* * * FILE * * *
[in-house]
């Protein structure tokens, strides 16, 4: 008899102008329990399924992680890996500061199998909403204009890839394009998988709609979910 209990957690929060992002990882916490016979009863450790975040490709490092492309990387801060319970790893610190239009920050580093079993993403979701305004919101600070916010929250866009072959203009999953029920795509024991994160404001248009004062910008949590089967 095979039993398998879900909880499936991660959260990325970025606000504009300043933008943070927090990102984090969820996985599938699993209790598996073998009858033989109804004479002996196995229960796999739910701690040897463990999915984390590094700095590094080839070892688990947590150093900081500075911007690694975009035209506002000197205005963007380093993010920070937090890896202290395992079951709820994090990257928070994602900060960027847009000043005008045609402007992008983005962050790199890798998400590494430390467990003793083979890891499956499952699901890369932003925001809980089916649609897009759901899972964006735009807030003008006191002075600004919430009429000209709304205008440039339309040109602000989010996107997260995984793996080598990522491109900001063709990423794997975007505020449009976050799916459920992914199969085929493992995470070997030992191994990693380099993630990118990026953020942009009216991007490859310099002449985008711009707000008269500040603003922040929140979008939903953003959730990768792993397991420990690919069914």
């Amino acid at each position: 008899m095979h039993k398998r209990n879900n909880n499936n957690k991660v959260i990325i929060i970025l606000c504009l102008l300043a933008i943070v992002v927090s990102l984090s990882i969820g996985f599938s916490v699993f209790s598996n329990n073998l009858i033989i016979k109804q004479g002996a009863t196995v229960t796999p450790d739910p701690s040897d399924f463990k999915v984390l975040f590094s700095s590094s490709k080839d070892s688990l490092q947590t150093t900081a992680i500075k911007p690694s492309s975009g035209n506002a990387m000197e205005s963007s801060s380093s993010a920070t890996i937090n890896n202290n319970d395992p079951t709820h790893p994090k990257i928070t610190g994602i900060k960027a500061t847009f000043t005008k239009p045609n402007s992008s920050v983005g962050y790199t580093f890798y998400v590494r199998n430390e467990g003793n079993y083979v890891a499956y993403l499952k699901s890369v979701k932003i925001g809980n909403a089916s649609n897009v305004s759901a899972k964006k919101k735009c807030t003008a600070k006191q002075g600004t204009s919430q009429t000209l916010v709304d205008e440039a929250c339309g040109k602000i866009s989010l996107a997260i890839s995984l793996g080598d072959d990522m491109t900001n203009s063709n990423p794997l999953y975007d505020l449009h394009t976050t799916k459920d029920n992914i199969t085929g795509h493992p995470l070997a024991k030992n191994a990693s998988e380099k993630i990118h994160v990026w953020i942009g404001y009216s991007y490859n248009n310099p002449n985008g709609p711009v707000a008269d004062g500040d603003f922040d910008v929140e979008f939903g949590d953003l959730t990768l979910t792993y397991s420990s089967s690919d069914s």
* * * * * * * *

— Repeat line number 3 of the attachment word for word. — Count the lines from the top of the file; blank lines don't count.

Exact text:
């Amino acid at each position: 008899m095979h039993k398998r209990n879900n909880n499936n957690k991660v959260i990325i929060i970025l606000c504009l102008l300043a933008i943070v992002v927090s990102l984090s990882i969820g996985f599938s916490v699993f209790s598996n329990n073998l009858i033989i016979k109804q004479g002996a009863t196995v229960t796999p450790d739910p701690s040897d399924f463990k999915v984390l975040f590094s700095s590094s490709k080839d070892s688990l490092q947590t150093t900081a992680i500075k911007p690694s492309s975009g035209n506002a990387m000197e205005s963007s801060s380093s993010a920070t890996i937090n890896n202290n319970d395992p079951t709820h790893p994090k990257i928070t610190g994602i900060k960027a500061t847009f000043t005008k239009p045609n402007s992008s920050v983005g962050y790199t580093f890798y998400v590494r199998n430390e467990g003793n079993y083979v890891a499956y993403l499952k699901s890369v979701k932003i925001g809980n909403a089916s649609n897009v305004s759901a899972k964006k919101k735009c807030t003008a600070k006191q002075g600004t204009s919430q009429t000209l916010v709304d205008e440039a929250c339309g040109k602000i866009s989010l996107a997260i890839s995984l793996g080598d072959d990522m491109t900001n203009s063709n990423p794997l999953y975007d505020l449009h394009t976050t799916k459920d029920n992914i199969t085929g795509h493992p995470l070997a024991k030992n191994a990693s998988e380099k993630i990118h994160v990026w953020i942009g404001y009216s991007y490859n248009n310099p002449n985008g709609p711009v707000a008269d004062g500040d603003f922040d910008v929140e979008f939903g949590d953003l959730t990768l979910t792993y397991s420990s089967s690919d069914s």